Fray at Jeannie Mac Alpine’s (1836). Engraving by George Cruikshank of a scene from 'Rob Roy'. | Walter Scott Image Collection, Edinburgh University. CC BY 2.0
History is vanishing from school curricula; historical awareness is deliberately erased. Novels in historical settings portray characters as ahistorical, no different to 21st-century people, transporting a sense that people never develop, that society cannot and will not change.
Such misrepresentation of the historical process fuels the sense that the world cannot be understood and any effort to change it for the better of humankind is ultimately futile.
The history of literature shows that another kind of historical novel is possible, one that shows history as upheaval, people themselves as historical.
Walter Scott and the historical novel
Walter Scott, admired by his contemporaries Goethe, Pushkin, and Balzac, celebrated by Lukács as the founder of the historical novel, was born in Edinburgh 250 years ago on August 15, 1771. Born into the upper-middle class, his family preserved a sense of tradition of one of the great Scottish clans. This included folk heritage. Like Robert Burns, Scott grew up with the songs and legends of Scotland. He collected them and reflected them in his own work. This cultural awareness was accompanied by a deep sense of national identity.
Scott’s interest in Scottish border ballads led to his collection Minstrelsy of the Scottish Border (1802-03), in which he endeavored to restore orally corrupted versions to their original wording. This publication made Scott known to a wide audience. His epic poem, The Lay of the Last Minstrel (1805), was followed by further lyrical romances. During these years, Scott led a very active literary and social life. At the same time, he was deputy sheriff of Selkirkshire from 1799 and clerk of the court in Edinburgh from 1806, as well as part-owner of a printing press and later publishing house, which he saved from bankruptcy. Personal financial crises increasingly impacted on the course of his career and his writing became determined by the need to pay off debts. His estate in Abbotsford, furnished with many antiquarian objects, also consumed vast sums.
In 1813, Scott rediscovered the unfinished manuscript of a novel he had begun in 1805, which he rapidly finished in the early summer of 1814. This novel Waverley, about the Jacobite uprising of 1745, was enthusiastically received. Like all of Scott’s novels written before 1827, Waverley was published anonymously.
A born storyteller and master of dialogue in both Scots dialect and aristocratic etiquette, he was able to portray sensitively the whole range of Scottish society, from beggars and farm laborers to the bourgeoisie, the professions, and the landowning aristocracy. Scott’s sensitivity to ordinary people was a new orientation. He convincingly portrayed outlandish highlanders as well as the political and religious conflicts that shook Scotland in the 17th and 18th centuries.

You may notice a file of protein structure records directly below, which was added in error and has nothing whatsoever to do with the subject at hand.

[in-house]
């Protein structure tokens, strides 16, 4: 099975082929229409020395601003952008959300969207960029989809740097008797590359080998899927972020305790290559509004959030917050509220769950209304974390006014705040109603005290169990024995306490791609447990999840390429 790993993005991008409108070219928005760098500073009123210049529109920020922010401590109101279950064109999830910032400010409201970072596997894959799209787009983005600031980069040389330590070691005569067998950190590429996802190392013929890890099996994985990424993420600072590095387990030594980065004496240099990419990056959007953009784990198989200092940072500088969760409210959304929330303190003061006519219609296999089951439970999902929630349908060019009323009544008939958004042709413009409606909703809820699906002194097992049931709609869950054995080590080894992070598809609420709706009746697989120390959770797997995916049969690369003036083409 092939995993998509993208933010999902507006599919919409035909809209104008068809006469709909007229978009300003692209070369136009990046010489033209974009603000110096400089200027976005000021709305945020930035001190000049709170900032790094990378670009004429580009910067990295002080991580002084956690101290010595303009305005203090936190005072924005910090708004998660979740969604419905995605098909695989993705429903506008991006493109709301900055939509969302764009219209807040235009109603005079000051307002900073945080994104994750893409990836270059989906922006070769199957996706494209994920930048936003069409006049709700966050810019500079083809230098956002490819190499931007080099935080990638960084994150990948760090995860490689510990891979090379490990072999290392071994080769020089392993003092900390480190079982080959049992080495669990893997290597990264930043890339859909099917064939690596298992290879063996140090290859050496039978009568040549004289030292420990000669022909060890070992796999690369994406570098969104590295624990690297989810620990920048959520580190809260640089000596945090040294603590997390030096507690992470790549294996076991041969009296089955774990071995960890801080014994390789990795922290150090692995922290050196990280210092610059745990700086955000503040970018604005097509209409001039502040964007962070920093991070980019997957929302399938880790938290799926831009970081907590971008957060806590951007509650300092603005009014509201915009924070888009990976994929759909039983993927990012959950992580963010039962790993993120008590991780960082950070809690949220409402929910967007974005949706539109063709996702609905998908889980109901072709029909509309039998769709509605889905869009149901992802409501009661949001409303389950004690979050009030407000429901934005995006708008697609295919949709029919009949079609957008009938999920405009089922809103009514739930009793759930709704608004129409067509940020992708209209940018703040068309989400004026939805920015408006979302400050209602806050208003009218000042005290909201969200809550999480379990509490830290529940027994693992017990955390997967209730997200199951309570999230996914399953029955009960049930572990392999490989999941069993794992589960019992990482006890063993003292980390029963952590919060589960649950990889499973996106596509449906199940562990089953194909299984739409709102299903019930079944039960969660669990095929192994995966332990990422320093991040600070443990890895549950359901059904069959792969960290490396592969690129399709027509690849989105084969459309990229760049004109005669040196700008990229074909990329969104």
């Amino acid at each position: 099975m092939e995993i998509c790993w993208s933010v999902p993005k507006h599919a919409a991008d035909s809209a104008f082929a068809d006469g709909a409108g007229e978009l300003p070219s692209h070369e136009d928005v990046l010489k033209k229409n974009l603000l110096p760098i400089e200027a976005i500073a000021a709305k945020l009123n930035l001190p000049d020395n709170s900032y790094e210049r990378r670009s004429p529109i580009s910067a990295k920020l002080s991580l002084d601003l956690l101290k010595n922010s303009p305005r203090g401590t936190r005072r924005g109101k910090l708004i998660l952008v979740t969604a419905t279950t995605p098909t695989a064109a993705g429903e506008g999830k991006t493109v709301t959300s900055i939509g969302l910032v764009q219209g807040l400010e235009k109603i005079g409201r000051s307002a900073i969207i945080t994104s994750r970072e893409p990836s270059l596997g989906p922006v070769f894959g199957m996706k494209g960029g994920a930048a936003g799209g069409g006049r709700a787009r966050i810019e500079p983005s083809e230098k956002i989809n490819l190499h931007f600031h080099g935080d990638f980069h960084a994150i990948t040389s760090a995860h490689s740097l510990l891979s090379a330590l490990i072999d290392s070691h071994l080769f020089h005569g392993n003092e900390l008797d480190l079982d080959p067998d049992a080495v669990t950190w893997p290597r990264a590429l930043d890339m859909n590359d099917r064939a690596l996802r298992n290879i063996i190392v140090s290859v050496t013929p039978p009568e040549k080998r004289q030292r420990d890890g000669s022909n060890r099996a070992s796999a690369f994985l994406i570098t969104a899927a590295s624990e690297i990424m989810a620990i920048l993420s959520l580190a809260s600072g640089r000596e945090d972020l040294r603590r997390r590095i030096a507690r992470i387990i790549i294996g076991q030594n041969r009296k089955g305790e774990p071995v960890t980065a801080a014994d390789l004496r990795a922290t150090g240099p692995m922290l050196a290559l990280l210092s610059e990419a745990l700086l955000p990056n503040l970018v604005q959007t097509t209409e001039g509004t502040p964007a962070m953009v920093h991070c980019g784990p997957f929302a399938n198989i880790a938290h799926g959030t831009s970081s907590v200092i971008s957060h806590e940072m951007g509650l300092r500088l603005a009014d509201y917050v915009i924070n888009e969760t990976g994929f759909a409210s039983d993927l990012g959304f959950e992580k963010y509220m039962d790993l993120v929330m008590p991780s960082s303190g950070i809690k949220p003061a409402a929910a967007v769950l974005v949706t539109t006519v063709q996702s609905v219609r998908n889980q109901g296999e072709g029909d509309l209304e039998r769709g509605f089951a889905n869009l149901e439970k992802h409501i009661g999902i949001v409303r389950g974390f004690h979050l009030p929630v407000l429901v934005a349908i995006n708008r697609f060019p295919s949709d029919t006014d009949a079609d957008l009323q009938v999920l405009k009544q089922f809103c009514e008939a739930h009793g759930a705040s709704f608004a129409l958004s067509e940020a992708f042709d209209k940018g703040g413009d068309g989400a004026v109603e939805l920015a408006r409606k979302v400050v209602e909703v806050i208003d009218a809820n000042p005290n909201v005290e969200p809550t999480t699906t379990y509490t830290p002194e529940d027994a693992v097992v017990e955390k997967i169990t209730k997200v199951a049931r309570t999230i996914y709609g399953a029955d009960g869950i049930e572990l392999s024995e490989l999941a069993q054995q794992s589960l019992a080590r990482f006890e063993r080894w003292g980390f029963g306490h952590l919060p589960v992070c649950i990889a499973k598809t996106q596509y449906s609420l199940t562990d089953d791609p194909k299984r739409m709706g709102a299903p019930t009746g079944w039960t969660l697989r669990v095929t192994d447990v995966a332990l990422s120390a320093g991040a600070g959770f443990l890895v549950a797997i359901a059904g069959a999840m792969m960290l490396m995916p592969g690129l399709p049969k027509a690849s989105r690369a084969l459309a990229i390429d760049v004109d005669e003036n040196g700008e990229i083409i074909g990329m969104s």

Scott’s masterpieces include Rob Roy (1817), The Heart of Midlothian (1818), and his most popular novel, Ivanhoe (1819).
Unfortunately, the haste with which he wrote his later books affected Scott’s health as well as his writing. In 1827, his authorship of the Waverley novels became known. In 1831, his health deteriorated badly and he died on September 21, 1832.
Scott lived and wrote in an era of enormous upheaval: Revolutions in France and North America, uprisings in Haiti and Ireland, the Napoleonic wars, the expansion of the British Empire, its domination of the seas, the slave trade, the uprooting of large sections of Britain’s peasantry through enclosure for the purpose of sheep farming, increasing capitalist “rationalization” of the countryside, large-scale highland clearances evicting highlanders from their land. The beginnings of the Industrial Revolution consolidated the power of the bourgeoisie, and the first political organizations of the working class emerged.
Such density of dramatic events suddenly made the course of history, the progression from one society to another, directly tangible. History unfolded before everyone’s eyes and, it seemed, could be influenced. This is the shifting ground on which Scott’s historical novel is set.
In addition, literary production in Scotland and Ireland flourished. Here, on the colonial edges, questions of history and cultural identity, colonialism, and anti-colonialism sharply crystallized. This begins in Ireland with Swift and his magnificent writings against British colonial power from the perspective of the Irish people as early as the 1720s. In Scott’s time, the Irish people speak in their idiom in Maria Edgeworth’s novels.
While England in the 18th century is preparing for the Industrial Revolution, politically it is already a post-revolutionary country, following the English Bourgeois Revolution of 1649.
The emergence of the historical novel
As Georg Lukács argues convincingly in The Historical Novel, this genre emerges with Scott at this time. There had been novels with historical themes in the 17th and 18th centuries, however, their characters and plots were taken from the time of the authors, who did not yet grasp their own epoch as historical. Scott’s novels introduce a new sense of history to the English realist novel tradition.